CHARLESTON – The 2016 West Virginia Legislative session has been called one of the worst ever by media outlets and organizations statewide.
West Virginia is facing real challenges right now. Our roads are bad. We have a huge budget deficit. Millions of dollars have been cut from our schools. Coal is in decline and West Virginia workers need to be retrained for 21st century jobs. A financial crisis is looming.
Did our legislature address any of this? No.
What should be incomprehensible to most West Virginians is why Roman Stauffer and West Virginia Citizens Against Lawsuit Abuse (CALA) are now praising our legislature and trumpeting its ability to “tackle big issues” this session.
The truth is that CALA and its corporate backers can crow about the legislative session because, while legislators ignored the serious problems facing our state, they did make an effort to pass bills pushed by CALA and its allied organization, the American Tort Reform Association (ATRA). (Both groups were created by the same Washington D. C. PR firm and have the same out-of-state corporate backers.)
CALA fails, however, to tell West Virginians the truth about the legislation it is peddling. The legislation pushed by CALA and its allies isn’t going to help our state attract new businesses or improve the state’s economy.
All that legislation did was increase corporate profits for CALA’s benefactors while weakening laws that protect West Virginia’s small businesses, consumers and workers.
One of the most glaring examples of the CALA/ATRA hypocrisy is a bill that didn’t pass—SB 657 which dealt with medical monitoring.
In those cases, people have been exposed to dangerous toxins or faulty products. While in some instances disease or health problems are immediate, often it takes years for those who were exposed to become sick.
They need to have regular medical tests and receive treatment as soon as possible. The expense for these tests should be covered by the wrongdoer responsible, not by the victims. When money is awarded in these cases, it is typically put into a trust to cover only medical testing. Plaintiffs don’t receive the money to spend in whatever way they choose.
As introduced SB 657 eliminated medical monitoring claims until those who were exposed became sick. At that point, why bother? The purpose of medical monitoring is to provide regular testing to ensure that any illness is caught early enough to treat the condition. The Senate Judiciary Committee recognized this. The amended version protected claims, but required that monies awarded in these cases be put into trusts and used for medical treatment exclusively. The bill was passed by the Senate 33-0.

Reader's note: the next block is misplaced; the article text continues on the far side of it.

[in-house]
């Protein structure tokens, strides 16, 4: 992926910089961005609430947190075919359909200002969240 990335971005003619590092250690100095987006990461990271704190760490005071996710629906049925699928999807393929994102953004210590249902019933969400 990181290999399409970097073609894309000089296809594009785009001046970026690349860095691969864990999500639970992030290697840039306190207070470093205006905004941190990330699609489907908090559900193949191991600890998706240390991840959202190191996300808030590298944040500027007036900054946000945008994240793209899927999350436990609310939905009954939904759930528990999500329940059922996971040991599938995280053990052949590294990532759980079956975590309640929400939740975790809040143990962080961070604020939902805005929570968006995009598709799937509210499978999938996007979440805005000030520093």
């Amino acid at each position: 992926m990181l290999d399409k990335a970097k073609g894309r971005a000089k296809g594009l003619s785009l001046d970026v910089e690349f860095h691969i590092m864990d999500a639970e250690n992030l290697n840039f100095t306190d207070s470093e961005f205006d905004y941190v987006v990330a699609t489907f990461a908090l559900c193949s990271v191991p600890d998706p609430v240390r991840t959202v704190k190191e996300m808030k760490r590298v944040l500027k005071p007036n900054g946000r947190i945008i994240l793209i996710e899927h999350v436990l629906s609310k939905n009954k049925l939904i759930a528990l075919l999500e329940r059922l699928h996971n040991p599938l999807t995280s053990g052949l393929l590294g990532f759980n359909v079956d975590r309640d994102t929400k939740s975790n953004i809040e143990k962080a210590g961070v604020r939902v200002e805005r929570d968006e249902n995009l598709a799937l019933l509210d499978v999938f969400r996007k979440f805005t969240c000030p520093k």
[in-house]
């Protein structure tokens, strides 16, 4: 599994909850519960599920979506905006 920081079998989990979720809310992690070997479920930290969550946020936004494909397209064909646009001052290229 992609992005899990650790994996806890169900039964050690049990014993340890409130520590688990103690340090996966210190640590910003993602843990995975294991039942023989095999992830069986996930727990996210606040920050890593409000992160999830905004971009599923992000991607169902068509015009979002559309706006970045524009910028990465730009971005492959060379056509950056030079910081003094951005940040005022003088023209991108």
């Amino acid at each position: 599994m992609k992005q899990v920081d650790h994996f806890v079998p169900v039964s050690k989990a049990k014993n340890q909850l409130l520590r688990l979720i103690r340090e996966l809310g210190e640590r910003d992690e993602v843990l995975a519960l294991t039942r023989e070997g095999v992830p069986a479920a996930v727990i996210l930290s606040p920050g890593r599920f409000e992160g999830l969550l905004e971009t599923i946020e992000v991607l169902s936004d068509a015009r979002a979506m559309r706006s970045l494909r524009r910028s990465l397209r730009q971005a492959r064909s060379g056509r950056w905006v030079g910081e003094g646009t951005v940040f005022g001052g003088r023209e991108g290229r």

The amended version of SB 657 did exactly what CALA claims to want—“transparency and accountability to medical monitoring lawsuit awards.” Yet, the bill was killed by ATRA in the House. Why?
Despite Stauffer’s claims, “transparency and accountability” don’t increase corporate profits. What does increase CALA/ATRA benefactors’ corporate profits is eliminating claims. They don’t want the bill that provided transparency. They want the bill that gave corporations get immunity and everyone else a possible death sentence since cancer or other diseases wouldn’t be caught early enough for treatment.
CALA is also still pushing for an intermediate court as well, even though all the evidence shows that West Virginia doesn’t need it. Appeals are at a 30-year low, and other states our size don’t have these extra courts. More importantly, we don’t have millions of dollars to waste on it. That’s like demanding we build a swimming pool in the backyard when we can’t even make the mortgage payment on the house.
The truth is CALA and ATRA don’t care about West Virginia or West Virginians. All they want is what benefits the billion-dollar corporate special interests that fund them. They funneled millions into our state in 2014 to influence our elections and bought themselves a legislature.
This session that legislature wasted time passing bills to appease its benefactors instead of taking care of West Virginia.
The West Virginia Legislature is entrusted by West Virginia voters to do what’s in the best interest of our state, our people and our businesses. Instead, we took a backseat to the out-of-state, corporate special interests that bankrolled their elections. Voters should remember that in November. It’s time for a change. West Virginia legislators should put West Virginia first.
Flanigan is the president of the West Virginia Association for Justice.